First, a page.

Conceived more than 30 years ago as a successor of the Hubble Space Telescope, the James Webb Space Telescope, NASA’s next great observatory, $10 billion spacecraft, the most powerful space telescope ever built, passed final ground tests and is ready for its trip to space. It’s an international program led by NASA with its partners, ESA (European Space Agency) and the Canadian Space Agency, a mission with contributions from thousands of scientists, engineers, and other professionals from more than 14 countries and 29 states, in nine different time zones. Engineering teams have completed Webb’s long-spanning comprehensive testing regimen at Northrop Grumman’s facilities. With its 6.5-meter in diameter gold-plated mirror, the telescope will attempt to answer questions about the formation of first stars and galaxies out of the darkness of the early universe.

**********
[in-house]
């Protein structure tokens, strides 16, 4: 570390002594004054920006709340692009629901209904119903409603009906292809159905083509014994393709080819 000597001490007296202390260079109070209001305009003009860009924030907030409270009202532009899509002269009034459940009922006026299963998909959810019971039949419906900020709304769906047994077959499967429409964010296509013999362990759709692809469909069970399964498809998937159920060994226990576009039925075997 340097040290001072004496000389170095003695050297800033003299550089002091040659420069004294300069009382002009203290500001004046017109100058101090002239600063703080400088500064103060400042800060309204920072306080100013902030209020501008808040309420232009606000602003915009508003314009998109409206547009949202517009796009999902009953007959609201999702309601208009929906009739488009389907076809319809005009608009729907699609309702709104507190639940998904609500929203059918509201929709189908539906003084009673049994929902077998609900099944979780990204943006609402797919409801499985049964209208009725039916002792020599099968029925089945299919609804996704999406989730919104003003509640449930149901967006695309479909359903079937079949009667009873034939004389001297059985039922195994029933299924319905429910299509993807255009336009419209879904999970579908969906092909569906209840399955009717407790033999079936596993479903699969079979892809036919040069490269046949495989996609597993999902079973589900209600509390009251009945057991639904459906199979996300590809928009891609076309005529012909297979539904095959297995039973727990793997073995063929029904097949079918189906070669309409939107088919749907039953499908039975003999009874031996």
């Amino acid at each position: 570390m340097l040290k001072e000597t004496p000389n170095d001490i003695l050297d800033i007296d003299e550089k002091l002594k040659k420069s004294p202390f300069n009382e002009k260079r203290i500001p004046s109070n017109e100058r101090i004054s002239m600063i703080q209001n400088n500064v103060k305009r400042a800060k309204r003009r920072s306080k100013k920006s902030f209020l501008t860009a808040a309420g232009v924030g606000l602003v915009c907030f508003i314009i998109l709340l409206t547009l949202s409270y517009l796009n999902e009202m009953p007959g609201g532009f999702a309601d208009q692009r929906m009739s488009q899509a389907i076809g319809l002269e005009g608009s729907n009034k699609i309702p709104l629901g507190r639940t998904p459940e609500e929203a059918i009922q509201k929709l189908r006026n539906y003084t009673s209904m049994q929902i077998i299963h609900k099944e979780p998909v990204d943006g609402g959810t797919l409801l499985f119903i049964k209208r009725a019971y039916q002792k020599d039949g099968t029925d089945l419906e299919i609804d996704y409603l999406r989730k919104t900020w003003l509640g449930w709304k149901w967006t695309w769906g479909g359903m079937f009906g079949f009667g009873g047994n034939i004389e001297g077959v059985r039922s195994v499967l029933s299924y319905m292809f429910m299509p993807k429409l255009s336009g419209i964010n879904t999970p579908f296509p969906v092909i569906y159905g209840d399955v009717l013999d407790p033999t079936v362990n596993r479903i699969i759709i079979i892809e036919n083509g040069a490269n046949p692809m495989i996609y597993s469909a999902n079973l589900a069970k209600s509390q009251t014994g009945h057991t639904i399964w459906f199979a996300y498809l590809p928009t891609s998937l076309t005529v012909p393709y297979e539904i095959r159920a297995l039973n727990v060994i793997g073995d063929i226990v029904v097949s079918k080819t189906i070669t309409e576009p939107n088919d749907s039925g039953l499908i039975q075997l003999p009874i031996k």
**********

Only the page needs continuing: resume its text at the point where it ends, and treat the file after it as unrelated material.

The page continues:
“NASA’s James Webb Space Telescope has reached a major turning point on its path toward launch with the completion of final observatory integration and testing,” Gregory Robinson, Webb’s program director at NASA headquarters in Washington, said in a statement. Shipment operations have begun and will be completed in September. James Webb will make the journey from California by sea, sealed in a 100-foot-long (30 meters) security container. It will pass through the Panama Canal and reach Kourou, French Guiana, at least 55 days before the launch date. There is much to be done before launch. The launch vehicle will be an Ariane 5 rocket provided by ESA (European Space Agency). Once in space, the James Webb Space Telescope will be a new open human eye to the Cosmos.